Taft Scholars Finish 2nd in U.S. Contest

Times Staff Writer

In a disappointing finish Sunday, the Taft High School Academic Decathlon team came in second to its Texas rival, J.J. Pearce High School.

Taft ended the 10-event United States Academic Decathlon competition with 45,218 points. Pearce, of Richardson, Tex., posted 46,659.

Tournament officials said the totals were among the highest in the six-year history of the national competition.

The high, but losing score, was little consolation to the Taft team members who came to Texas from Woodland Hills with the goal of winning the second consecutive national title for the Los Angeles Unified School District. Marshall High School, in the Silver Lake area, won last year.


“We had high expectations. We gave it our best shot,” said Arthur Berchin, the Taft coach.

Taft’s six-member team and two alternates did not walk away empty-handed. In the medal count, they won six gold, five silver--including one for Douglas Korengold as a top-scoring alternate--and seven bronze. Additionally, team members Jeremy Singer and David Raikow won $5,000 in scholarships.

Taft was tremendous, said Pearce coach Linda Berger. “There’s no doubt about it, they’re awesome. The competition could have gone either way.”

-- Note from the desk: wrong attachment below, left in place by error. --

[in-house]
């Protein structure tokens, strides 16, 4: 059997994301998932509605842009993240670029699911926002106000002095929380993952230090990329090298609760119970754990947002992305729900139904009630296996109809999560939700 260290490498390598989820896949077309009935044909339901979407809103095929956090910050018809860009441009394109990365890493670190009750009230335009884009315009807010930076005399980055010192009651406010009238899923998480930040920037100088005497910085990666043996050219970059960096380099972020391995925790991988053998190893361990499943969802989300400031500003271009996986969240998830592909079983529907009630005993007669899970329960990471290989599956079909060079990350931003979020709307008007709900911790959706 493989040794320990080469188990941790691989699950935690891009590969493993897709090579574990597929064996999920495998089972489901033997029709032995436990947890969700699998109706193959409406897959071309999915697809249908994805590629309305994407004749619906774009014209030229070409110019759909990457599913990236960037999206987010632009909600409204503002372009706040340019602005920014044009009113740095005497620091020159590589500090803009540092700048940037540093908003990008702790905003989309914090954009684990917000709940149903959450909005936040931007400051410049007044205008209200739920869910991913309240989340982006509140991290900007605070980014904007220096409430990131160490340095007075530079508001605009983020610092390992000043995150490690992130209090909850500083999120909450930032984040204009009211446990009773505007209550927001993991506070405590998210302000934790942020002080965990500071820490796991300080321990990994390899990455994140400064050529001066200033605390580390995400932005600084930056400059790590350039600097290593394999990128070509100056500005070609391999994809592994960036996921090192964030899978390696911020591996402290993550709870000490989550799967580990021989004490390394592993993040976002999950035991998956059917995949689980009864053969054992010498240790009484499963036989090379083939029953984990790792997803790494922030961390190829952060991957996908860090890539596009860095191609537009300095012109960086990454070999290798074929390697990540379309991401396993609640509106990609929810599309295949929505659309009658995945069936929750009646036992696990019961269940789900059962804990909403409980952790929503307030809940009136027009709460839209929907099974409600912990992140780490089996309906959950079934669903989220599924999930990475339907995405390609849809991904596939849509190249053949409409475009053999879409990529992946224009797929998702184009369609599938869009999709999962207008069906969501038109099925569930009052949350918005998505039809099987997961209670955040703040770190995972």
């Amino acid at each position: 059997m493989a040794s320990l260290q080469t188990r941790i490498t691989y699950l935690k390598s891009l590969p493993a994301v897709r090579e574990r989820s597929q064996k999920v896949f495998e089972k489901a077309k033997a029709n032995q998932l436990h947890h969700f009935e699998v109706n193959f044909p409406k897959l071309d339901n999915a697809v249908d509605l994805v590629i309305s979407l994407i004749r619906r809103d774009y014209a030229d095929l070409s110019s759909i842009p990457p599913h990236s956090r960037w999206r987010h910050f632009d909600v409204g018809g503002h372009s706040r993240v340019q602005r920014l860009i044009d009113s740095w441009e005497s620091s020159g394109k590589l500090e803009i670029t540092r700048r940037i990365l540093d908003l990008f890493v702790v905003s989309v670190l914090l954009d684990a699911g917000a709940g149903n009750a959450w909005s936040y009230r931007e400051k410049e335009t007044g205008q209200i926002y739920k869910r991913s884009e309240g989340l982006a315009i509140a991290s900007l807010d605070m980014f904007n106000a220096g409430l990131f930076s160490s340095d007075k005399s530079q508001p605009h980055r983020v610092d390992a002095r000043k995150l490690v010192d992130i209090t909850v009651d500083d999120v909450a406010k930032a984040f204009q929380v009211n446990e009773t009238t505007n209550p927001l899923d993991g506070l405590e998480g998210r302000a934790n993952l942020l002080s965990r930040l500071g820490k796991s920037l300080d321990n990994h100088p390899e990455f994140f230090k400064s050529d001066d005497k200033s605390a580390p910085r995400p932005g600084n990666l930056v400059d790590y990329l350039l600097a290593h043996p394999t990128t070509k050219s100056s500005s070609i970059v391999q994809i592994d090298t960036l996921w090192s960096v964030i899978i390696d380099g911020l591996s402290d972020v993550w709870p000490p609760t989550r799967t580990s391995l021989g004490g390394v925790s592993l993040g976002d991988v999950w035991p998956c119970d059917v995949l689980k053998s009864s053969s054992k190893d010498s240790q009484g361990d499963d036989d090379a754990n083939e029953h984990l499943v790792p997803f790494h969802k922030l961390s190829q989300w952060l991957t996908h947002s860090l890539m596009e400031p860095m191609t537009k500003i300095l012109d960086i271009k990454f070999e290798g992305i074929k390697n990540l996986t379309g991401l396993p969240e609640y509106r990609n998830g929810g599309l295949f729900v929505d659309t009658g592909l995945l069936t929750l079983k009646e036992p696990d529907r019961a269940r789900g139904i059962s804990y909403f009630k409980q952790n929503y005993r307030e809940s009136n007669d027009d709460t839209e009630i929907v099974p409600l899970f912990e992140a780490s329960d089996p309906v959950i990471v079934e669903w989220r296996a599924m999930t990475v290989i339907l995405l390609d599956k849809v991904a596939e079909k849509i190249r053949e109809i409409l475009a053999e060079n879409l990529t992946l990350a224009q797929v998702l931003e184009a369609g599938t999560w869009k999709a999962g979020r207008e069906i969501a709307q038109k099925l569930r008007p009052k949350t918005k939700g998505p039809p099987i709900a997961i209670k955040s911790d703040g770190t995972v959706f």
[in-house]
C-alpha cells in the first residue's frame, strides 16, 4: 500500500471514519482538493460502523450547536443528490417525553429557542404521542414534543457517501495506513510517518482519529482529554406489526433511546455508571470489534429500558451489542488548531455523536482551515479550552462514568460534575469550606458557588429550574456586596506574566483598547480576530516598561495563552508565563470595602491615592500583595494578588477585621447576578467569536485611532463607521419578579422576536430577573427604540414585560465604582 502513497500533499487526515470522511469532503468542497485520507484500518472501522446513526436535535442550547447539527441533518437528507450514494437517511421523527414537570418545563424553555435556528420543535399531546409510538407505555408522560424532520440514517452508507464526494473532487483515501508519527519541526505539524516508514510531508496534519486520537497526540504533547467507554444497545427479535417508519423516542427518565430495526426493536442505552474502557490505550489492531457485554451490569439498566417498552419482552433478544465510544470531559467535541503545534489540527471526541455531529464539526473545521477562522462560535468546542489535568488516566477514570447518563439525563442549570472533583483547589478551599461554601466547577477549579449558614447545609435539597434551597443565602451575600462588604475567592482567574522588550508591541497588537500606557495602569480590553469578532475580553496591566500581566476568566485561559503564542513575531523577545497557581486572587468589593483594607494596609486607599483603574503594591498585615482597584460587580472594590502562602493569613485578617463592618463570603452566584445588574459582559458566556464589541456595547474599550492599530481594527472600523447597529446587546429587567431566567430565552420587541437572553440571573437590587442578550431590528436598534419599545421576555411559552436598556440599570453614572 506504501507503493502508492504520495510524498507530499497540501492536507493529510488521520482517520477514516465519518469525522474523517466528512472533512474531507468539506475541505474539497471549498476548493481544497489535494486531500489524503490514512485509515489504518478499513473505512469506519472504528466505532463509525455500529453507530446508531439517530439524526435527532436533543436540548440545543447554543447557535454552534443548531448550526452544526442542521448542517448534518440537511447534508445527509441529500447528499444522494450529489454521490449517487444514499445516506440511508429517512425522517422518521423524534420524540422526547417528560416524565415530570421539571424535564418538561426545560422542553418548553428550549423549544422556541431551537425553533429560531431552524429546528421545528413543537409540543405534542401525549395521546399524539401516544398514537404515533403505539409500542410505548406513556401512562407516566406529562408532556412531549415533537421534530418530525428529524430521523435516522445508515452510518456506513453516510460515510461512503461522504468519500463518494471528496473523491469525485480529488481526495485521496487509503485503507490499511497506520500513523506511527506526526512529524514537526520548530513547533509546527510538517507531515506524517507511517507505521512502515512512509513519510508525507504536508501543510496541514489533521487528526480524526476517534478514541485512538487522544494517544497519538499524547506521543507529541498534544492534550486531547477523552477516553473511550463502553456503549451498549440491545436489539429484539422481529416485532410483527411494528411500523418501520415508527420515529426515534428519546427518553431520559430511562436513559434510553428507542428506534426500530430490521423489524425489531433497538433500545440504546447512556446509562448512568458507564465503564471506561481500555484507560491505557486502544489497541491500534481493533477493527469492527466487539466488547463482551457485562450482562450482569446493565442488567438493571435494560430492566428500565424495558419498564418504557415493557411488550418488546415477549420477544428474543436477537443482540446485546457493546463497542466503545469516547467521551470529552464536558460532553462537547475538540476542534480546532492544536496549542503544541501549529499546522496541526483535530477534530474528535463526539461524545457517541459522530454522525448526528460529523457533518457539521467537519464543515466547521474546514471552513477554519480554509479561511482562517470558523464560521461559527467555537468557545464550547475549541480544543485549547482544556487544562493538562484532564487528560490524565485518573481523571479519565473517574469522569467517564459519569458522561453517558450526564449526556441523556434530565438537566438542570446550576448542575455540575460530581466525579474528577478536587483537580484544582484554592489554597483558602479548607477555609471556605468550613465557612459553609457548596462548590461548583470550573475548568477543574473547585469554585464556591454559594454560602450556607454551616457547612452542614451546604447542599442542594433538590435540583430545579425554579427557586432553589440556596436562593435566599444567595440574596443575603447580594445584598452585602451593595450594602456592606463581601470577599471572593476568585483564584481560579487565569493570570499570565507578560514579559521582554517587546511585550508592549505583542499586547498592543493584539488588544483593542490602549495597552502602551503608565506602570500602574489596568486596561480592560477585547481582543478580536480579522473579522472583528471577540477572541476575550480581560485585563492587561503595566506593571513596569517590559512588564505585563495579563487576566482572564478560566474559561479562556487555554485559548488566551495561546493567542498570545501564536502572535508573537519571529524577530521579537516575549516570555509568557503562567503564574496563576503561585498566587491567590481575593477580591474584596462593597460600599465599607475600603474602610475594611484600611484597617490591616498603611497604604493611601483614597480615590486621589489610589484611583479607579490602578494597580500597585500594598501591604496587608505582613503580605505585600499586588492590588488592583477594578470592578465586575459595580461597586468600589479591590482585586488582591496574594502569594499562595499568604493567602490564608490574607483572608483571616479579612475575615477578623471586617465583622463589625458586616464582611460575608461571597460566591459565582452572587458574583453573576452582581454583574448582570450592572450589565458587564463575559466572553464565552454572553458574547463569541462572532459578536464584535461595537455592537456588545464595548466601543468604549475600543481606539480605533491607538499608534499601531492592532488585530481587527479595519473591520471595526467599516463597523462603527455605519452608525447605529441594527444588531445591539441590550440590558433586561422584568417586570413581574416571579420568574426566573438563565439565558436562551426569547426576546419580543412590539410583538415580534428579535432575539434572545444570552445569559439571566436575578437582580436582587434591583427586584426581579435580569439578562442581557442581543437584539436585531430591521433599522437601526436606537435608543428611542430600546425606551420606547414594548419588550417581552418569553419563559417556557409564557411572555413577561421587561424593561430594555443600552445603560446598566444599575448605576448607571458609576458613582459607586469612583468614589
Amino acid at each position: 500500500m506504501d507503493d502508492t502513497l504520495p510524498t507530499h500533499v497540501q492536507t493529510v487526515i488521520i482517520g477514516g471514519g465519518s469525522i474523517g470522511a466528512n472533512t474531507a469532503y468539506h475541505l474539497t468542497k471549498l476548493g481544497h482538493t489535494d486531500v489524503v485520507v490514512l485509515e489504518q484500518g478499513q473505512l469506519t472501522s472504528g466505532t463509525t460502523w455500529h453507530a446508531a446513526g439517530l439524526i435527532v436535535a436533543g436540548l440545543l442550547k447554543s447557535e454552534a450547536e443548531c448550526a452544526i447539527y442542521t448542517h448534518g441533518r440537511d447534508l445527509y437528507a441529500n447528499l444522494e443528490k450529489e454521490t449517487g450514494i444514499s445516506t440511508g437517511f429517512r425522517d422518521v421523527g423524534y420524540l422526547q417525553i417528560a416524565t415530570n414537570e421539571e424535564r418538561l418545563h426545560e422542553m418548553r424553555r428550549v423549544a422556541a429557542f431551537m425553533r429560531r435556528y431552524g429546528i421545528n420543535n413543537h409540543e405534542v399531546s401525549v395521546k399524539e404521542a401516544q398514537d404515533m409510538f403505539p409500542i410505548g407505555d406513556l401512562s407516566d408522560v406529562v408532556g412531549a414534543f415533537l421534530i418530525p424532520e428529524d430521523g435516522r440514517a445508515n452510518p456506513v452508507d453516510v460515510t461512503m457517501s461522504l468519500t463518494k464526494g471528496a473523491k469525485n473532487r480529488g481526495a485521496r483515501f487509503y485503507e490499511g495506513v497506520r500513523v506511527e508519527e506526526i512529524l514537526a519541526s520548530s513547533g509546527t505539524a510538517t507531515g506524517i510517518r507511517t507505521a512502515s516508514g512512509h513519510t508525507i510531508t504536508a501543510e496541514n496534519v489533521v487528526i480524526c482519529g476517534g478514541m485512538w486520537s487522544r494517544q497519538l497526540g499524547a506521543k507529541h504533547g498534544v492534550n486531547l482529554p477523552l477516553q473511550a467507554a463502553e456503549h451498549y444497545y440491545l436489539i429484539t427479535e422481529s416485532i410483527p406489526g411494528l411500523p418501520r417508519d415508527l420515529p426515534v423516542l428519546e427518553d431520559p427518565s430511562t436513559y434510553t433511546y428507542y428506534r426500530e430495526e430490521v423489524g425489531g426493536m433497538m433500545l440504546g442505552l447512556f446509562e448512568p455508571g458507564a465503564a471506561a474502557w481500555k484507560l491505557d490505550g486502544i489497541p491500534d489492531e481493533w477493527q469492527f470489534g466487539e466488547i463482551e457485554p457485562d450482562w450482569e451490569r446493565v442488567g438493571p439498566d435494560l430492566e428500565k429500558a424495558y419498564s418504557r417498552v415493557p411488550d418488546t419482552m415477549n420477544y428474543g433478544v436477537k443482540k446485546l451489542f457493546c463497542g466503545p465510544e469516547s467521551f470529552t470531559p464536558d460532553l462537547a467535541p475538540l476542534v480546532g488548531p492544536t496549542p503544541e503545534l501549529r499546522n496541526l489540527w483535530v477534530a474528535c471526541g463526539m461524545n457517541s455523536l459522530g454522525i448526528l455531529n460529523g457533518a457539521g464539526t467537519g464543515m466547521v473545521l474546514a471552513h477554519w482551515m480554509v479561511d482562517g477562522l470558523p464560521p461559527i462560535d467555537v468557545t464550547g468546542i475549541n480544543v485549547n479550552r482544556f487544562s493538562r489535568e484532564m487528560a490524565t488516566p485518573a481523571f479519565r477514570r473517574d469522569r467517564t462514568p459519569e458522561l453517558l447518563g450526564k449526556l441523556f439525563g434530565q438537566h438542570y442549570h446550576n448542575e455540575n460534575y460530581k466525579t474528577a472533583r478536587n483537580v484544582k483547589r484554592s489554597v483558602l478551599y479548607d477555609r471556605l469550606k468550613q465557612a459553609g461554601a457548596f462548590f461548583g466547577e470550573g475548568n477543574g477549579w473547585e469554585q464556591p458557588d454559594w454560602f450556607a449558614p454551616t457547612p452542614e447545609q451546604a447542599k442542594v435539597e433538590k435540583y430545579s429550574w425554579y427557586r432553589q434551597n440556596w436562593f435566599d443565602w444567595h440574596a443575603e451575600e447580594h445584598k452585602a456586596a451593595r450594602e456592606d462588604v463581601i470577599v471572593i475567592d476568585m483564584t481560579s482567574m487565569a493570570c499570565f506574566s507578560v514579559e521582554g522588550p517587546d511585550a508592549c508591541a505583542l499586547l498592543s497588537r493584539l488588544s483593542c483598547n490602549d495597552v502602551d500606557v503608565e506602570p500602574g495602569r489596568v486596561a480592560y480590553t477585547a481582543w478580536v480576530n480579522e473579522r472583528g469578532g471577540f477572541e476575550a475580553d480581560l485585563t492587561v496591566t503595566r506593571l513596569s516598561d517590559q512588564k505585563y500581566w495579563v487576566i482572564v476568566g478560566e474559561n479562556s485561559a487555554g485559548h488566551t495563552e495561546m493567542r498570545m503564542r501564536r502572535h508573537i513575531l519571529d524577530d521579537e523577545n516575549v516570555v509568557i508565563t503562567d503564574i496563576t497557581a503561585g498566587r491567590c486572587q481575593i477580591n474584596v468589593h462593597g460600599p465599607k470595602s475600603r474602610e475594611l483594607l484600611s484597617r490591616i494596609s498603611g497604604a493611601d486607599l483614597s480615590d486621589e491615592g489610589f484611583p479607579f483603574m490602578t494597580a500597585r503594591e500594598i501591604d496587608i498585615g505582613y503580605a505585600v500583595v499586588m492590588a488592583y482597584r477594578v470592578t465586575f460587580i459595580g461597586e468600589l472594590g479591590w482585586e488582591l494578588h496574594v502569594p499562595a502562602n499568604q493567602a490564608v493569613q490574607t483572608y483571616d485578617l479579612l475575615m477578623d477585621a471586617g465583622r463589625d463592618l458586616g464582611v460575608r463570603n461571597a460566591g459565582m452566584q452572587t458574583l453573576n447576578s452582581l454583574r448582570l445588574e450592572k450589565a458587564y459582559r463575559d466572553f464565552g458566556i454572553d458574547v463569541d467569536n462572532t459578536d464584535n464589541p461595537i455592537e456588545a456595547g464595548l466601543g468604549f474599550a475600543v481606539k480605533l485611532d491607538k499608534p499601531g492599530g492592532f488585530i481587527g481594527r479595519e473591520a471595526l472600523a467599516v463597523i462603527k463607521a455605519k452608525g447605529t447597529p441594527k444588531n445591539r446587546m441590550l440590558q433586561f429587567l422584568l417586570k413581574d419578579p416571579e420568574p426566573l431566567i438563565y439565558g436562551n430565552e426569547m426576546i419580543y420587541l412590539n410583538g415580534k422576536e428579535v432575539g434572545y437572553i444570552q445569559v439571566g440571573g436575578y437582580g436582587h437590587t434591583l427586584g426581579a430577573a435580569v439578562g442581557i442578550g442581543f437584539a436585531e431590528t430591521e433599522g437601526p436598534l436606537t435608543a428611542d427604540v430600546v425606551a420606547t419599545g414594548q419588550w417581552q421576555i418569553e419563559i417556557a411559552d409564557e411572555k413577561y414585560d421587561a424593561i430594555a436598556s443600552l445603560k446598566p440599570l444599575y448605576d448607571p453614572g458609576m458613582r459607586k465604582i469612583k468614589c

This is the fourth time Pearce has captured the crown.


“I guess this means we don’t make Page 1,” Taft team member Jason Lowy said jokingly as he hoisted the second-place trophy over his head.

Parents who traveled with the team had to coax their children to smile while they snapped pictures.

“They’re very emotional right now,” said Sheila Raikow, whose son, David, won a $3,000 scholarship for being one of the overall top scorers.

“But emotion is how they got this far,” she added. “They were going to win. They expected nothing less.”


It was an especially bittersweet moment for Singer. The Tarzana senior was left off the original team roster. He pleaded for a spot and went on to win eight medals in the Los Angeles city tournament, a gold in the state meet, four national medals and a $2,000 scholarship.

“I’d give up everything for team gold,” he said.

In analyzing tournament results, Berchin said Taft did as well or better than he expected in the math, science, history, literature, economics, fine arts and Super Quiz parts of the competition. The team did not do as well, Berchin said, in the essay, speech and interview segments, he said.

“We lost in the subjective tests,” team member Lillian Morris said, her voice cracking and tears welling in her eyes. “That’s all I want to say, we lost in the subjective parts.”


When team members arrive back on campus today, they will be greeted with congratulatory banners that were draped across school buildings last Friday. Administrators also have scheduled a morning victory rally.

Other team members included Matthew Petach and David Hamburger and Ari Lehavi, who was an alternate.